This New Year Consider Becoming a Volunteer

Published by The Bee News

December 21, 2023

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A current FCRB member reflects on the importance of volunteering 

PHOENIX – As the New Year approaches, the Foster Care Review Board (FCRB) and Court Appointed Special Advocates (CASA) of Arizona encourage members of the community to add volunteerism as one of their New Year Resolution goals!

The FCRB and CASA programs enlist volunteers to advocate for children in foster care. 

Recently, Jim, a current FCRB member and previous CASA volunteer, reflected on the time he has spent advocating for children. Jim has been with the FCRB for six years and was a CASA for over four years.

“First, I was a mentor for 5 years then a CASA, where spending time with the child was great,” said Jim. “Part of our CASA training was to observe a FCRB review. I found it so interesting, I stayed for the entire morning. I then knew I wanted to become a FCRB member because I realized this completed the circle for me.” 

CASA volunteers meet with their assigned child each month and learn about all aspects of their life, ensuring the child’s needs are being met while in foster care. CASA volunteers advocate for the child’s best interests by providing court reports, attending hearings, and acting as a support to the child for the duration of the case.

FCRB volunteers commit to meeting virtually one weekday per month to review the cases of children who are in out of home care. As the children return home, become adopted, have guardianship granted or age out of the system, new cases are added to the review day. The Board makes its recommendations to the Juvenile Court and interested parties involved in the case.

“One week prior to the meeting, I review two cases a day. Then I add any updated information regarding the cases. On the day of the review interested parties for each case have an opportunity to appear before the Board and speak about their concerns, successes, wants and needs for the child. We ask questions and consider all information available before making recommendations, which are then distributed to the Juvenile Court and all case participants.”  

Jim describes the FCRB process as “eliciting testimonies from everyone at the review and making realistic recommendations to the Court. We start the review around 8:00 a.m. Everyone takes the lead on questioning for 2 or 3 cases. We finish around 3:00 p.m. I have a set schedule that I have used over the years to make sure I am prepared for the review.”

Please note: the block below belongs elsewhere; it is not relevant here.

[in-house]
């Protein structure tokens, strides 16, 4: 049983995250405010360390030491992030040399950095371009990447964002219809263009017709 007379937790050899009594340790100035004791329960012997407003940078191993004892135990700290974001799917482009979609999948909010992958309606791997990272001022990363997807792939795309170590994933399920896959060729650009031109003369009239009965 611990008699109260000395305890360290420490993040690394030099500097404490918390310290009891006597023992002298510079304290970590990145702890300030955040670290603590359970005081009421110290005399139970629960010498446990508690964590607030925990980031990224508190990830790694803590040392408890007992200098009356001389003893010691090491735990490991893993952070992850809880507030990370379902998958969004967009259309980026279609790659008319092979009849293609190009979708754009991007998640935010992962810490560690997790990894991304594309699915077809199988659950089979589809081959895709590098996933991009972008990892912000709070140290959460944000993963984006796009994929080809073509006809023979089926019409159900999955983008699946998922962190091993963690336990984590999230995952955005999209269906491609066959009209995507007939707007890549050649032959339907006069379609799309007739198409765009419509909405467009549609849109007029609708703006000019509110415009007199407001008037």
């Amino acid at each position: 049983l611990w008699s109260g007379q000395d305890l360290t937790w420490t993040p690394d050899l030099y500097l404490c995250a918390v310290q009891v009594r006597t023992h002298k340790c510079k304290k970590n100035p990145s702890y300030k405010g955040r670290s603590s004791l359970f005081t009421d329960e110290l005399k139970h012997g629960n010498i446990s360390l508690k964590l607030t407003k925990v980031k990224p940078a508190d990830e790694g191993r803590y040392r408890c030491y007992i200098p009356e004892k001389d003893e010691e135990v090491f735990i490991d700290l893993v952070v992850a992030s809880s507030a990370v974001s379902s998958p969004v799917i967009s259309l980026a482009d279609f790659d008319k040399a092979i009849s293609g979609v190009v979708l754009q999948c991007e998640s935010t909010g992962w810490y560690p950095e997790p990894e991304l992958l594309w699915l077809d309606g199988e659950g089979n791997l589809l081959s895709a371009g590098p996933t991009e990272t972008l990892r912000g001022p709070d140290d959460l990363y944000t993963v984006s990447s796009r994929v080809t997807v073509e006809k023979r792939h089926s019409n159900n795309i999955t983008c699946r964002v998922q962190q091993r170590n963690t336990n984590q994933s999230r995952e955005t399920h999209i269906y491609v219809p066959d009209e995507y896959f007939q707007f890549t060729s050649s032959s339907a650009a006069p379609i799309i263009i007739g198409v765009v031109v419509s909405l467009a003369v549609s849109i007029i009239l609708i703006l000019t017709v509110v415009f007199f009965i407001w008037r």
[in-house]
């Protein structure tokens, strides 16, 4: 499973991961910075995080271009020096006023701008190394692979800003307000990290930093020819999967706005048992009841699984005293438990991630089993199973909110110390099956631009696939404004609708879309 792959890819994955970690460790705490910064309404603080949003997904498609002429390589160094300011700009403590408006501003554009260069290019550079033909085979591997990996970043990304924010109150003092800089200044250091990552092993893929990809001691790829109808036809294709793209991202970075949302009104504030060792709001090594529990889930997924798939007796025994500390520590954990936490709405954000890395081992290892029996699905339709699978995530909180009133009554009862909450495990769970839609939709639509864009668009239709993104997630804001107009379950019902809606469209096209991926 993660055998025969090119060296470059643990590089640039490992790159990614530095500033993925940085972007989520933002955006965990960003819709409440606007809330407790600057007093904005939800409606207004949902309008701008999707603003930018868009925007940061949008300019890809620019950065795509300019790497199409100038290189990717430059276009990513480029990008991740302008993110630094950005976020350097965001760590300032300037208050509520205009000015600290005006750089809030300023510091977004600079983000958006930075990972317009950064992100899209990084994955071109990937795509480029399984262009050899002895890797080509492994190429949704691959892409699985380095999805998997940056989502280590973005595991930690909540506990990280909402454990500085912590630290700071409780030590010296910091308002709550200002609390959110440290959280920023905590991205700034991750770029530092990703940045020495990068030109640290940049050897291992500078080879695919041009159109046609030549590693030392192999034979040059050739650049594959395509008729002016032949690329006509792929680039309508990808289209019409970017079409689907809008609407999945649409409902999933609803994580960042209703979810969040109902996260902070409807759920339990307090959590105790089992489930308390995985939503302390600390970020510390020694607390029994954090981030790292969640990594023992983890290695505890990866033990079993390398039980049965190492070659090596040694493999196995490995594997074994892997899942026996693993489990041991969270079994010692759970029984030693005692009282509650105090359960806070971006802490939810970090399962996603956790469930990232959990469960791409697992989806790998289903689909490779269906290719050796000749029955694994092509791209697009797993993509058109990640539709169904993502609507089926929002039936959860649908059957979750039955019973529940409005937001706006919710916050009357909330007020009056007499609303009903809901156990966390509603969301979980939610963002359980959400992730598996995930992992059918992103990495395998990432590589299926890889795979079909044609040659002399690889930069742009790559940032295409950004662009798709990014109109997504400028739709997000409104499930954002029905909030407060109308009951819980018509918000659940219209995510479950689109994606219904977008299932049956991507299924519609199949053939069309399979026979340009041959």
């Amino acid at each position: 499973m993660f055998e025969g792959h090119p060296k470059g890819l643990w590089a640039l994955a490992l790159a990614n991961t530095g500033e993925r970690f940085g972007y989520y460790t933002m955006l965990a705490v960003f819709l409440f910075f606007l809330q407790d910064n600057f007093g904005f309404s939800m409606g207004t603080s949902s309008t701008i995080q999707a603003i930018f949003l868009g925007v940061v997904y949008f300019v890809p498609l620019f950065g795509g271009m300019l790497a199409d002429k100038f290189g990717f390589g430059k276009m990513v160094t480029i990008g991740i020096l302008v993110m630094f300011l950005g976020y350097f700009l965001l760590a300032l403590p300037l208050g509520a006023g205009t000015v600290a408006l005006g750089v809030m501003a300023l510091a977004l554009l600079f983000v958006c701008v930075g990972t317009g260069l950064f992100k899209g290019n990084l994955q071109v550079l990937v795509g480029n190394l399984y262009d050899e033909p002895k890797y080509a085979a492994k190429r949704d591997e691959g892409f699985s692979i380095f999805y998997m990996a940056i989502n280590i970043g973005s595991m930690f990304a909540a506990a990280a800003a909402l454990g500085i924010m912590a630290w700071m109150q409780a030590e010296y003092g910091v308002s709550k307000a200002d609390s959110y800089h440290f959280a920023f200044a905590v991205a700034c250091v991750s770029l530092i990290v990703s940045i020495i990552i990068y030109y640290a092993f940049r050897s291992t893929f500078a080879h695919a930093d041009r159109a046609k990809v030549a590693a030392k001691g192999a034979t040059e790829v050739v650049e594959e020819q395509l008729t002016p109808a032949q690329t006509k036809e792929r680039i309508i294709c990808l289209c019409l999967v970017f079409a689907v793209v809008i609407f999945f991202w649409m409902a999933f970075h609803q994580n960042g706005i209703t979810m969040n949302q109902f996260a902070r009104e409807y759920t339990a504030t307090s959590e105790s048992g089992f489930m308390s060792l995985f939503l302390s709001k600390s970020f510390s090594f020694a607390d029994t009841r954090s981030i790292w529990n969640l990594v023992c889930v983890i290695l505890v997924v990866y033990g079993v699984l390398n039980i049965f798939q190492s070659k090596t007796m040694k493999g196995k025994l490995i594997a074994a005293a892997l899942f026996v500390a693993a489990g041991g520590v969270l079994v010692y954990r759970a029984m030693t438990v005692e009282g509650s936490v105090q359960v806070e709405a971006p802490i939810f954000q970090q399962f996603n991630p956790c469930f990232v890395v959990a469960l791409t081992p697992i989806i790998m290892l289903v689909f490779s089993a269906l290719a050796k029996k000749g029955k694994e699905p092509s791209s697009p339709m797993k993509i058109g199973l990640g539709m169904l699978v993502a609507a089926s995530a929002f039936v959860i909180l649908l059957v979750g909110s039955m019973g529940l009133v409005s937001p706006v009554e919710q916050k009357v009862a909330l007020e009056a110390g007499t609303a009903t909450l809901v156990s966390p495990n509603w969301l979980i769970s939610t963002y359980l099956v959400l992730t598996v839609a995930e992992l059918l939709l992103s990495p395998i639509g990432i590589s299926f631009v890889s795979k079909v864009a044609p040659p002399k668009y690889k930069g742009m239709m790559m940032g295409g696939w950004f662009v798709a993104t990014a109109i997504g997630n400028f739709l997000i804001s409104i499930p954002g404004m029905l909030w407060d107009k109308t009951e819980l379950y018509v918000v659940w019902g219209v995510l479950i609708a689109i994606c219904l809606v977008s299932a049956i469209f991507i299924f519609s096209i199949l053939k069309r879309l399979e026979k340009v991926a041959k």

“FCRB speaks for the child, not DCS, or attorneys. That is why we make the recommendations directly to the Court. We want to ensure children are placed in the best possible situation to be successful, void of trauma that has been such a large part of their life thus far,” explained Jim.

Although the board members priority is the safety and wellbeing of the child, Jim said he also takes into consideration the family situation by “trying to understand why parents do what they do to have the child removed from the home. Also, we need to have compassion for parents as well, it may not be their fault. There is an intangible feeling of contributing something positive that promotes family values, knowing I am part of successful outcome for a child that may not have someone speak for them for various reasons or circumstances.” 

Volunteering can have great benefits not only for the cause, but also for the volunteer such as sense of community and promotes personal growth.

Jim warmly noted how “board members become family which promotes a positive board panel environment and the importance of the board members working together to make effective and sound recommendations on each case.”

Jim helped launch the FCRB and CASA Fall recruiting campaigns last August: Talk About CASA in Your CASA and Get on Board with the FCRB. Now that the campaign is coming to an end, he expressed “we discovered the campaign was successful and there was an increase in the number of new candidates and application packets sent out.”

There is still a need for volunteers throughout the state!

FCRB and CASA are programs within the Dependent Children’s Services Division of the Arizona Supreme Court. To become a volunteer, you must be at least 21 years of age, pass a fingerprint background check and complete training requirements.

To learn more about becoming a FCRB volunteer visit, 

To learn more about becoming a CASA volunteer visit, 

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